Chicago has several green roof incentive programs, including the Green Roof Improvement Fund, a 50% grant match for the cost of placing a green roof on an existing building located in the Central Loop TIF District up to a maximum grant amount of $100,000 per project, and the Green Roof Grant Program, which awards $5,000 grants for green roof projects on residential and small commercial projects. In addition, the city of Chicago currently requires all new, near-flat roofs meet the U.S. EPA ENERGY STAR cool roof standards as part of the Chicago Energy Conservation Code. A cool roof uses special materials to reflect the sun's heat instead of warming the building below. The city's Cool Roofs Grant Program provides up to $6,000 each to help residents and small business owners install roofs that meet or exceed the cool roof standards.
Public Resources Code Section 25402.1(h)2 and Section 10-106 of the Building Energy Efficiency Standards establish a process which allows local adoption of energy standards that are more energy efficient than the statewide Standards. This process allows local governments to adopt and enforce energy standards before the statewide Standards effective date, require additional energy conservation measures, and/or set stricter energy budgets. Local governments are required to apply to the Energy Commission for approval, documenting the supporting analysis for how the local government has determined that their proposed Standards will save more energy than the current statewide Standards and the basis of the local government's determination that the local standards are cost-effective. Once the Energy Commission staff has verified that the local standards will require buildings to use no more energy than the current statewide Standards and that the documentation requirements...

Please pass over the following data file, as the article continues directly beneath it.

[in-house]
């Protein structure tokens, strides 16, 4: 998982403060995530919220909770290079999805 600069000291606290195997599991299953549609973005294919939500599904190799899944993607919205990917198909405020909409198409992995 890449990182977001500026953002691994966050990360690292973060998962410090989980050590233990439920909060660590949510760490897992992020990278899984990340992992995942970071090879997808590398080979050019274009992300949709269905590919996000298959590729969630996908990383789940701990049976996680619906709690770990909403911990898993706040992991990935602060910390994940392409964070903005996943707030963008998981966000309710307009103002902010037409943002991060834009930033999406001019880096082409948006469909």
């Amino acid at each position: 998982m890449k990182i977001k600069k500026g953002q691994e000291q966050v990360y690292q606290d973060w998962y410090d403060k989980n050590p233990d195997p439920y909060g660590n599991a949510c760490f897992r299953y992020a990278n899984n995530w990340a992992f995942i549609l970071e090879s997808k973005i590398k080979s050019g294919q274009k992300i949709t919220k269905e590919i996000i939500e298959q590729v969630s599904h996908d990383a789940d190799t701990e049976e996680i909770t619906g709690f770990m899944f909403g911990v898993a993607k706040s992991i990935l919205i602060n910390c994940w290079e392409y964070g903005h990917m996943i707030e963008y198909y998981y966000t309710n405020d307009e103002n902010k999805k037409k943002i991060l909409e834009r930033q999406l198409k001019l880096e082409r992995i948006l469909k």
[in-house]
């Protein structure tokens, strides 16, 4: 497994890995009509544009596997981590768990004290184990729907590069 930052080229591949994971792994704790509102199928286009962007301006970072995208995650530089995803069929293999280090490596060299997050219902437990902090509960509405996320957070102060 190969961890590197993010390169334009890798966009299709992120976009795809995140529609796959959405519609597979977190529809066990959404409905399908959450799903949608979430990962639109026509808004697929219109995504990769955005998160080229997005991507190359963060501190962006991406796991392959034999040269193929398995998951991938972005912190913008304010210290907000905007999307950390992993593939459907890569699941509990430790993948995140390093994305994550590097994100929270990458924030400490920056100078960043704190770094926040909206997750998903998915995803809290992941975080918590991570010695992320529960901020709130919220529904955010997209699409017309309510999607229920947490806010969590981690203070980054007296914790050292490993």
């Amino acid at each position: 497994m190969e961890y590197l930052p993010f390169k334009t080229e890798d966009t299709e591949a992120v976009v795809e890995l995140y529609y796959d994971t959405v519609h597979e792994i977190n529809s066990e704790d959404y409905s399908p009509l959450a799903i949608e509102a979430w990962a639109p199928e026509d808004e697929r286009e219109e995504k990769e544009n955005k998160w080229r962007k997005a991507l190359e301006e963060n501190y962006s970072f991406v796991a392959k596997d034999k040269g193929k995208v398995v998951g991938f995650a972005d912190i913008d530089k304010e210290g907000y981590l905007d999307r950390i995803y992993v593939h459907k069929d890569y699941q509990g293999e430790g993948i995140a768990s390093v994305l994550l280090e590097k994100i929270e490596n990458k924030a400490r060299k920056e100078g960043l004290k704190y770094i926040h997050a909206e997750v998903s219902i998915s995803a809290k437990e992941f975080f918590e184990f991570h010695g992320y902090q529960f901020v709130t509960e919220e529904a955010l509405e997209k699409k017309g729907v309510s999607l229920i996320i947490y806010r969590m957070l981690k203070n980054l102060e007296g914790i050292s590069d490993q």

Index of Green Building Provisions in Florida Municipal Codes, 2009
The purpose of this document is to compile and summarize city and county ordinances that provide incentives or regulations to promote sustainable development. City or county officials can use this document to aid in drafting sustainable development policies for their local area. The goal of this booklet is to increase knowledge and awareness of current policies and ordinances created around the theme of sustainable development and conservation.